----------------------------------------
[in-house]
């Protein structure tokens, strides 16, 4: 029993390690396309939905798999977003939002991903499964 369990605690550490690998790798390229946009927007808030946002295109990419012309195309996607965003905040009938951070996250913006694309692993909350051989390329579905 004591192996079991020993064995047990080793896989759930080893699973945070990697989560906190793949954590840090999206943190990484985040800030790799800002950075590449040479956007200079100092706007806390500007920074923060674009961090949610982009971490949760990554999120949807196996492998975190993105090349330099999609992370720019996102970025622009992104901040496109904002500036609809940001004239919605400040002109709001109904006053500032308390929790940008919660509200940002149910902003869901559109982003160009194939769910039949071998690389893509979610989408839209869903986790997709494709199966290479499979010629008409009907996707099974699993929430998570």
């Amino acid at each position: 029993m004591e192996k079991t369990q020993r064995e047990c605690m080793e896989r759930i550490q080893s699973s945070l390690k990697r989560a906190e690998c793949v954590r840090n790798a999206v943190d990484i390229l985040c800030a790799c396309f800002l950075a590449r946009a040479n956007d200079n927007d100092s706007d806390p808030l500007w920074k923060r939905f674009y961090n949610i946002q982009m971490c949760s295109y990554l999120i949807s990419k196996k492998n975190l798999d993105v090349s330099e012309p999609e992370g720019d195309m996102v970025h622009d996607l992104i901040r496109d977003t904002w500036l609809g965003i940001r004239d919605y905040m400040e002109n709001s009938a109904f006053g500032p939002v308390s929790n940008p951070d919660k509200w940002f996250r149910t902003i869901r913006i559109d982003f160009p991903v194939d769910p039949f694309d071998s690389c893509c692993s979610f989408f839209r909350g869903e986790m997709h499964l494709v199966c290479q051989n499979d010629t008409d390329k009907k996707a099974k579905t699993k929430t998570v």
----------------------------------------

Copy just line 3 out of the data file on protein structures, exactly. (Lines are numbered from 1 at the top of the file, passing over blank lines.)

């Amino acid at each position: 029993m004591e192996k079991t369990q020993r064995e047990c605690m080793e896989r759930i550490q080893s699973s945070l390690k990697r989560a906190e690998c793949v954590r840090n790798a999206v943190d990484i390229l985040c800030a790799c396309f800002l950075a590449r946009a040479n956007d200079n927007d100092s706007d806390p808030l500007w920074k923060r939905f674009y961090n949610i946002q982009m971490c949760s295109y990554l999120i949807s990419k196996k492998n975190l798999d993105v090349s330099e012309p999609e992370g720019d195309m996102v970025h622009d996607l992104i901040r496109d977003t904002w500036l609809g965003i940001r004239d919605y905040m400040e002109n709001s009938a109904f006053g500032p939002v308390s929790n940008p951070d919660k509200w940002f996250r149910t902003i869901r913006i559109d982003f160009p991903v194939d769910p039949f694309d071998s690389c893509c692993s979610f989408f839209r909350g869903e986790m997709h499964l494709v199966c290479q051989n499979d010629t008409d390329k009907k996707a099974k579905t699993k929430t998570v």